Group
Theory and
Architecture, 2:
Why
Symmetry/Asymmetry?
Professor Michael Leyton.
Dept. of Psychology,
Rutgers University
Introduction
This is the second in a sequence of tutorials on the mathematical
structure of architecture. The first was Group Theory
and Architecture, 1. The purpose of these tutorials
is to present, in an easy form, the technical theory developed
in my forthcoming book on the mathematical structure of design.
In this second tutorial we are
going to look at the functional role of symmetry and asymmetry
in architecture. We are all aware that classical architecture
was dominated by symmetry. In contrast, we have seen, in the
20th century, a shift from the dominating role of symmetry to
the gradual raising of asymmetry as the major principle. Famous
examples of the latter include Frank Lloyd Wright's Falling
Water, with its asymmetrically arranged blocks, or Eero Saarinen's
TWA Building with its free form structure, or in the contemporary
world, the Deconstructivist Architects are now the dominant force.
The latter movement came into significant public recognition
with the exhibition of their work in the Museum of Modern Art,
New York, in1988, and these architects are now the most famous
archictects in the world  usually winning the major architecture
competitions. They include Peter Eisenman, Zaha Hadid, Frank
Gehry, Coop Himmelblau, Rem Koolhaas, Daniel Libeskind, and Bernard
Tschumi. In all their buildings, asymmetry is the major
organizing factor.
What we wish to consider, in
this paper, is the following issue: Why was classical architecture
dominated by symmetry; i.e., what purpose did symmetry serve
in classical architecture? Correspondingly, why is modern architecture
dominated by asymmetry; i.e., what purpose does asymmetry serve
in modern architecture?
The answer to this question comes
from my previous book Symmetry,
Causality, Mind (MIT Press, 630pages), in which I
argue that symmetry is always used to erase memory from an organization,
and asymmetry is always used to introduce memory into an organization.
I show that these memory principles are deeply embedding in the
human mind: indeed they are what allows the mind to work. It
is these memory principles, I argue, that are at the basis of
classical architecture's use of symmetry and the modern architecture's
use of asymmetry. That is, classical architecture is aimed at
removing memory, and contemporary architecture aims at creating
memory.
Inferring History from Shape
The book Symmetry, Causality, Mind (MIT Press)
presents a 630 page rulesystem by which the mind extracts the
past history that produced a shape, i.e., the sequence of causal
forces that produced the shape. Despite the enormous number of
rules they all are different forms of only two basic rules: one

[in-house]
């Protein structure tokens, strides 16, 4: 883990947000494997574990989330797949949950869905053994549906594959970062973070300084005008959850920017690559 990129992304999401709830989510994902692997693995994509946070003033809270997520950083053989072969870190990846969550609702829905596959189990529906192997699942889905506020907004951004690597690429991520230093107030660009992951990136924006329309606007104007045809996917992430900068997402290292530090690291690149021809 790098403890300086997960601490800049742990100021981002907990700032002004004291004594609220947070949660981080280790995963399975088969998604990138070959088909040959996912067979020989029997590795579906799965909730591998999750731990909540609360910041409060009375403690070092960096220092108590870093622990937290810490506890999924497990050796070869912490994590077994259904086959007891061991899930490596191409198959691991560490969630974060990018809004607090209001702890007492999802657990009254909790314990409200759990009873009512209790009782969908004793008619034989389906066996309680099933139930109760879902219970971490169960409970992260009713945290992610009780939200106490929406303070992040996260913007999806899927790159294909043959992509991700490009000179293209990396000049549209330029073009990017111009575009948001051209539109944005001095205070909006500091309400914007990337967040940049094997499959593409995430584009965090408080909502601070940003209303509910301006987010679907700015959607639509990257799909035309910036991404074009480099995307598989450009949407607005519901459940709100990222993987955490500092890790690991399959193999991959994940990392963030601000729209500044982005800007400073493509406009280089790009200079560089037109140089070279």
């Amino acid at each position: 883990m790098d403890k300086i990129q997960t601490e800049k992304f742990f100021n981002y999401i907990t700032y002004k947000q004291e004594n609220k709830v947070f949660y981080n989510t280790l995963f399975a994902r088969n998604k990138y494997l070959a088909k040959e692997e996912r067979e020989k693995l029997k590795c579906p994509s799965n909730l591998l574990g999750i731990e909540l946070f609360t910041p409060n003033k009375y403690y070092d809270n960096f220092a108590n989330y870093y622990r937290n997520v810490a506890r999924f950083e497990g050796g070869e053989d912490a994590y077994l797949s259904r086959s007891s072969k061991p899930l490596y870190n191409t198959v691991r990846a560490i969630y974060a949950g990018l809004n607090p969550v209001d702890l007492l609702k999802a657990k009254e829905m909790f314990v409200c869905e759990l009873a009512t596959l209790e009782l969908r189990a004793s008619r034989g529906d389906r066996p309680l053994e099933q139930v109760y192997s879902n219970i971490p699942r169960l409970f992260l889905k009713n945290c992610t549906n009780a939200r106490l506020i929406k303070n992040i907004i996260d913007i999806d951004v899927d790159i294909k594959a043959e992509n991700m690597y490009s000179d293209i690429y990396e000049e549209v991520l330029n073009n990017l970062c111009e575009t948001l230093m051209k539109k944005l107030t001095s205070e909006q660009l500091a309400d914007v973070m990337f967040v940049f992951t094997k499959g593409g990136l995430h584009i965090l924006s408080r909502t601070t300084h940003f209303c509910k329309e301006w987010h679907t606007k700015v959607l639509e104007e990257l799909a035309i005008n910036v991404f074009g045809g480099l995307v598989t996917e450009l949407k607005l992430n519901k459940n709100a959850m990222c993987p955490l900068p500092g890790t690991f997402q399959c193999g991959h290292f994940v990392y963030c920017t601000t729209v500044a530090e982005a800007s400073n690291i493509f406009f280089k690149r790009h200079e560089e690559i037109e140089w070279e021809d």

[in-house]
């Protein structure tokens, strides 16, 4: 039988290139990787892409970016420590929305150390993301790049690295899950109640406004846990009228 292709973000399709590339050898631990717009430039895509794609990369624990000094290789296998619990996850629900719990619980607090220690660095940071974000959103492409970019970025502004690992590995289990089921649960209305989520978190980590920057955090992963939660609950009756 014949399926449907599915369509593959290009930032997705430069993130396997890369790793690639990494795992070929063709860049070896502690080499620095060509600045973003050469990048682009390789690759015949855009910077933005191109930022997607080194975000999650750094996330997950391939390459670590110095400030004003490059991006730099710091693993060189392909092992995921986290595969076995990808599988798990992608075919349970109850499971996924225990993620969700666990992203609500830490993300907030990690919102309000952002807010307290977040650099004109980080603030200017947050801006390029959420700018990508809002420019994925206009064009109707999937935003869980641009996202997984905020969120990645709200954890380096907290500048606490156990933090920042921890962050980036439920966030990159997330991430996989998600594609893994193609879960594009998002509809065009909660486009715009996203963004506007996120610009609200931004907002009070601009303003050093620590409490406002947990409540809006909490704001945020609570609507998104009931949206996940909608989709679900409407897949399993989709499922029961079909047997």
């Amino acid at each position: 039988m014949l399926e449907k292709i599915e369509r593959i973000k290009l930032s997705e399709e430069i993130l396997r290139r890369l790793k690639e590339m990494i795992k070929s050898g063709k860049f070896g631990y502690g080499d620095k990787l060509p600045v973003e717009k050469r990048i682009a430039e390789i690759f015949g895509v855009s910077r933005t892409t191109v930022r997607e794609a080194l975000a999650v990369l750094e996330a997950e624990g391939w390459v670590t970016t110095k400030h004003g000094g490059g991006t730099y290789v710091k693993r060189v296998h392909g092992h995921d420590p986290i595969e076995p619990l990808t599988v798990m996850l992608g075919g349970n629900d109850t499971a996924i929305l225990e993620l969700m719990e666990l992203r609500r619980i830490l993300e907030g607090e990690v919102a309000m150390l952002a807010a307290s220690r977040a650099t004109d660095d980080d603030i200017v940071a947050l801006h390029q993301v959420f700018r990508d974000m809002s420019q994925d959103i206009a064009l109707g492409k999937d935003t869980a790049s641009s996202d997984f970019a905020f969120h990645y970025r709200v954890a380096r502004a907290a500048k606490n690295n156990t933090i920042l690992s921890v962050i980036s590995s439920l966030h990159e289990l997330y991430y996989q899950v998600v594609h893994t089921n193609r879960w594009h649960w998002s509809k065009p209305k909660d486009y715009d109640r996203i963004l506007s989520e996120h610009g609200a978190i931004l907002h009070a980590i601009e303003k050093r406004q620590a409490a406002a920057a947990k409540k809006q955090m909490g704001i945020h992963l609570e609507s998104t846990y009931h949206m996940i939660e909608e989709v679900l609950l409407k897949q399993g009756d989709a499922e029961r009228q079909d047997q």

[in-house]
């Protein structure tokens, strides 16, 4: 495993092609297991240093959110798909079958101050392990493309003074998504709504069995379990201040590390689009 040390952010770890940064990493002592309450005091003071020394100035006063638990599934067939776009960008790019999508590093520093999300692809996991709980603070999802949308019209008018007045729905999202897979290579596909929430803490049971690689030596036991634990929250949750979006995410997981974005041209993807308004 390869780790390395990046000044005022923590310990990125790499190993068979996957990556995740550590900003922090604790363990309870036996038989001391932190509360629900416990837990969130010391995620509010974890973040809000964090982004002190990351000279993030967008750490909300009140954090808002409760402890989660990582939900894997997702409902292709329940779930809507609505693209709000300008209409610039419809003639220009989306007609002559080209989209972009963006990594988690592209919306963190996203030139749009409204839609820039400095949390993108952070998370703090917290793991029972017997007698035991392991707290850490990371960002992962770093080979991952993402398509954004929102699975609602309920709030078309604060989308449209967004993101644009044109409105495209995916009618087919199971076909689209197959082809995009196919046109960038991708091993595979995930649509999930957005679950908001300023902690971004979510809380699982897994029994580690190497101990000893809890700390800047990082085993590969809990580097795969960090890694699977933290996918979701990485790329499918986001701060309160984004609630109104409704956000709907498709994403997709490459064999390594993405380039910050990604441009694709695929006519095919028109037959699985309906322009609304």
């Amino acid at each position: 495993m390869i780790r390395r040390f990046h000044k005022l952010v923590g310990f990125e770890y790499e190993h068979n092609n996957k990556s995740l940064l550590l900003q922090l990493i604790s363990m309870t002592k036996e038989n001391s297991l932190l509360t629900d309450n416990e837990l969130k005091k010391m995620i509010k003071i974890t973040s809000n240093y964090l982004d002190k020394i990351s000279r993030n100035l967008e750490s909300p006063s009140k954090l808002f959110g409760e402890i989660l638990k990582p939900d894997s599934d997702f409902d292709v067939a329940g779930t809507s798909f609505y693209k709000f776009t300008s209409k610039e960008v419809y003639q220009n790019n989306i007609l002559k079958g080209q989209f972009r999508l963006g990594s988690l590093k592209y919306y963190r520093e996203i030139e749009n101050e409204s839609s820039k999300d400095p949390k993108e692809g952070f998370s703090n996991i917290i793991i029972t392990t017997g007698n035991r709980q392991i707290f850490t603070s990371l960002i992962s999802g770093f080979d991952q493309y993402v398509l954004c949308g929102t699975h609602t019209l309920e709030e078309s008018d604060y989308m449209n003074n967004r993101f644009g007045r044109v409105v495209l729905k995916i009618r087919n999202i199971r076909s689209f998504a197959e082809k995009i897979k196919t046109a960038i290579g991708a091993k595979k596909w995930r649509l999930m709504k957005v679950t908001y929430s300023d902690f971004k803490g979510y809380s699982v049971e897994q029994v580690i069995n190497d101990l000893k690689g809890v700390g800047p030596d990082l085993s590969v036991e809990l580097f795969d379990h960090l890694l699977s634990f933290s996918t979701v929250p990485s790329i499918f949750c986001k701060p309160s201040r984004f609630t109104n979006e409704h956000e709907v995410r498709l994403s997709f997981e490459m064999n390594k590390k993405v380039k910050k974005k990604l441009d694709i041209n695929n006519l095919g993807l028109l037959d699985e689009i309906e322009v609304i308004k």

that exploits the asymmetries in a shape, and one that exploits
the symmetries in the shape. The theory ultimately explains how
any organization can hold "memory" of past actions.
If we define "memory" to be information about the past,
we observe that there are many forms that memory can take. For
example, a scar is memory of past events because, when
we look at it, we are able to extract information about past
actions, i.e., the fact that there had previously been a
past cutting action across the skin. Again, a crack in
a vase is memory of past events because, when we look at it,
we are able to extract information about past actions,
i.e., the fact that there had previously been a blow applied
to the vase. There are in fact an almost infinite number of forms
that memory can take: scars, cracks, dents, twists, growths,
and so on. However arguments presented in my book (Leyton, 1992),
lead to the conclusion that, on an abstract level, there is only
one form that memory takes:
Memory is always in the form of asymmetry.
Symmetry is always the absence of memory.
I can give you a simple illustration of this as follows: Imagine
a tank of gas on the table. Imagine that the gas is at equilibrium,
at TIME 1. The gas is therefore uniform throughout the tank,
in particular, symmetric  left to right in the tank. Now use
some means to attract the gas into the left half of the tank
at TIME 2. The gas is now asymmetric.
Someone, who has not previously been in the room now enters and
sees the gas. The person will immediately conclude that the gas
underwent a movement to the left. This means that the asymmetric
state is memory of the movement.
Now let the gas settle back to equilibrium, that is symmetry
at TIME 3, that is, uniformity throughout the tank.
Suppose another person enters now, someone who has not been
in the room before. This new person would not be able to deduce
that the gas had previously moved to the left and returned. The
reason is that the symmetry has wiped out the memory of the previous
events. The conclusion is that from symmetry, you can conclude
only that the past was the same. We can summarize the rules used
here, in two principles:
ASYMMETRY PRINCIPLE: An asymmetry in the present is assumed
to have been a symmetry in the past.
SYMMETRY PRINCIPLE: A symmetry in the present is assumed to